Hangin’ with the Revolutionaries at The Dog Inn

Well, not exactly. These days, The Dog Inn is an appealing gastro pub, and Pentrich a pretty village with tidy homes and attractive gardens. Beyond excellent fish and chips, the Dog Inn’s bar menu serves such things as a variety of chargrilled flatbreads (“made in house every day”): Continue reading

Visiting Mr. Darcy’s Mansion

Chatsworth House

Well, not exactly, though it’s said that Jane Austen may have “based her idea of Pemberley on Chatsworth House”:

The eye was instantly caught by Pemberley House, situated on the opposite side of the valley into which the road into some abruptness wound. Continue reading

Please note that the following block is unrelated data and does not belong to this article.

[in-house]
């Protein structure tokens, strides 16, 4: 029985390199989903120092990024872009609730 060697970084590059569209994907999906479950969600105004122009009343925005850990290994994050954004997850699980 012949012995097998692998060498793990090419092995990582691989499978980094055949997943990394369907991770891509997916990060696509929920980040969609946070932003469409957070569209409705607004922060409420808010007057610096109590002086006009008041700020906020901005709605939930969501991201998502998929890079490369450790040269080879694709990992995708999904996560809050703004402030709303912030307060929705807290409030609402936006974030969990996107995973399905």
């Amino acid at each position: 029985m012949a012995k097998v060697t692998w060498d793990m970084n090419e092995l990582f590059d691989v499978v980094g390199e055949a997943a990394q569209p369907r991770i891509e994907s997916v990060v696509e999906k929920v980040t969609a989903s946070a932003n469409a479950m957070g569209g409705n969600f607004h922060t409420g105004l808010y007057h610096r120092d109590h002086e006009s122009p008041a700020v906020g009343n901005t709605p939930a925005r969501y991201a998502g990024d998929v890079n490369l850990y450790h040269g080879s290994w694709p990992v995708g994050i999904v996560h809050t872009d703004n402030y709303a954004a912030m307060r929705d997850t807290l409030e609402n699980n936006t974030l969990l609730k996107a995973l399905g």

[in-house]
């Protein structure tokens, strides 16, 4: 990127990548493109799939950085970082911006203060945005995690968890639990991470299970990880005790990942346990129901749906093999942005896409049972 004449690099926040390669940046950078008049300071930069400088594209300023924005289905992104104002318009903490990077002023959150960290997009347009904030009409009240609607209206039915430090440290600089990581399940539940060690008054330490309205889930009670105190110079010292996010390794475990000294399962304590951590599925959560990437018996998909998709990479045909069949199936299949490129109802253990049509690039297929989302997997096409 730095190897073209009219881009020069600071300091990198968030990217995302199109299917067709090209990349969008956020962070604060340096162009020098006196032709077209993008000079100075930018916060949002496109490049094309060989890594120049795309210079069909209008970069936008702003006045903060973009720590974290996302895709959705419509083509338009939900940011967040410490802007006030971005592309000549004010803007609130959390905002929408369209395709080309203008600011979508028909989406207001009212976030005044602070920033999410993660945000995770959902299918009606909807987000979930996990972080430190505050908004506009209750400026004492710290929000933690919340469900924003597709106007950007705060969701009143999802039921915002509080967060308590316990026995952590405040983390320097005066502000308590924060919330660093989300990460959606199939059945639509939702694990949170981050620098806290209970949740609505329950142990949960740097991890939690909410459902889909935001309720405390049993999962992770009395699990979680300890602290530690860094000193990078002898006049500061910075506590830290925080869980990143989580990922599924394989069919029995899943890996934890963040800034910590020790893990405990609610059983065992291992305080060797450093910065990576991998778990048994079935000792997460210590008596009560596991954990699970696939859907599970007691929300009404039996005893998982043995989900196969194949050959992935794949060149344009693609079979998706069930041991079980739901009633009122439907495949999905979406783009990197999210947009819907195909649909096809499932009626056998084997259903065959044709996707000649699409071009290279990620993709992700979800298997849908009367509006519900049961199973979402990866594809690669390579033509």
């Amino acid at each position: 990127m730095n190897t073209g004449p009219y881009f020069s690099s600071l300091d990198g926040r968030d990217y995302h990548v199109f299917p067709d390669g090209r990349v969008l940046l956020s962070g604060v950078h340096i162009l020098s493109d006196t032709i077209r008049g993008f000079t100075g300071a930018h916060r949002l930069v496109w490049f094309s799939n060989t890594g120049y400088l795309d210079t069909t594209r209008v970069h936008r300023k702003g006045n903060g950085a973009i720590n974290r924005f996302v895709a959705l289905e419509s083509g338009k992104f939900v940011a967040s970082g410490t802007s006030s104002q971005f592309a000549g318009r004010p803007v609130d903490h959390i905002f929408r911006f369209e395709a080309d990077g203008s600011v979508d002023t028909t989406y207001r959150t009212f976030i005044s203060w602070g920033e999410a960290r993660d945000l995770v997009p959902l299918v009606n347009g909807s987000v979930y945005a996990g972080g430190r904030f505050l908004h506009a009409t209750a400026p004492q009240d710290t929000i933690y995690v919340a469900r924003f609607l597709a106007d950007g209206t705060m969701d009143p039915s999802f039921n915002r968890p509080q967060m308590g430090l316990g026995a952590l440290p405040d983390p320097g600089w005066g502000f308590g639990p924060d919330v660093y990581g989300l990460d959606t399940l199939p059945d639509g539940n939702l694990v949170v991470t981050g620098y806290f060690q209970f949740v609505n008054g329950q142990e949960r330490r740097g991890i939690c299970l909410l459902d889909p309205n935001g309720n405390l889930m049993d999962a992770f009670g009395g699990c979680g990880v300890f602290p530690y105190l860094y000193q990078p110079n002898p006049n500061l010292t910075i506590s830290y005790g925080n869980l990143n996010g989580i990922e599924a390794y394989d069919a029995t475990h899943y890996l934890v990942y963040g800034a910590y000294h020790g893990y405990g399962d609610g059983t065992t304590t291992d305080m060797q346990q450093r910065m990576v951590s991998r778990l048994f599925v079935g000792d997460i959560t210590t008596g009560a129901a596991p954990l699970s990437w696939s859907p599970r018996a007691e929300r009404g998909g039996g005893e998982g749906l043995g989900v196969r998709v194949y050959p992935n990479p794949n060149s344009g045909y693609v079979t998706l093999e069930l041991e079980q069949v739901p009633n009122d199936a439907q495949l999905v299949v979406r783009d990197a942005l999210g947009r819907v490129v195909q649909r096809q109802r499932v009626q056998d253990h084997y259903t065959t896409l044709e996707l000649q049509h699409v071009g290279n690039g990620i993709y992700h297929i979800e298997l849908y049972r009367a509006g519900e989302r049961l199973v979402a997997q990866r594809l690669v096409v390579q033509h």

In an English Plague Village

Eyam Hall (from back garden)

Our book on the Peak District in England’s Midlands says of Eyam that “it will forever be known as the ‘plague village.’” As the story goes, the plague arrived in Eyam in 1665

In the house now known as the Plague Cottage . . . then occupied by a travelling tailor, who inadvertently introduced the plague to Eyam in a parcel of flea-infested cloth from London. The rector of Eyam, William Mompesson, persuaded most of the inhabitants to stay and seal off the village, even though many died from the disease. . . . [Simon Kirwan, Peak District Villages, pp. 44-45] Continue reading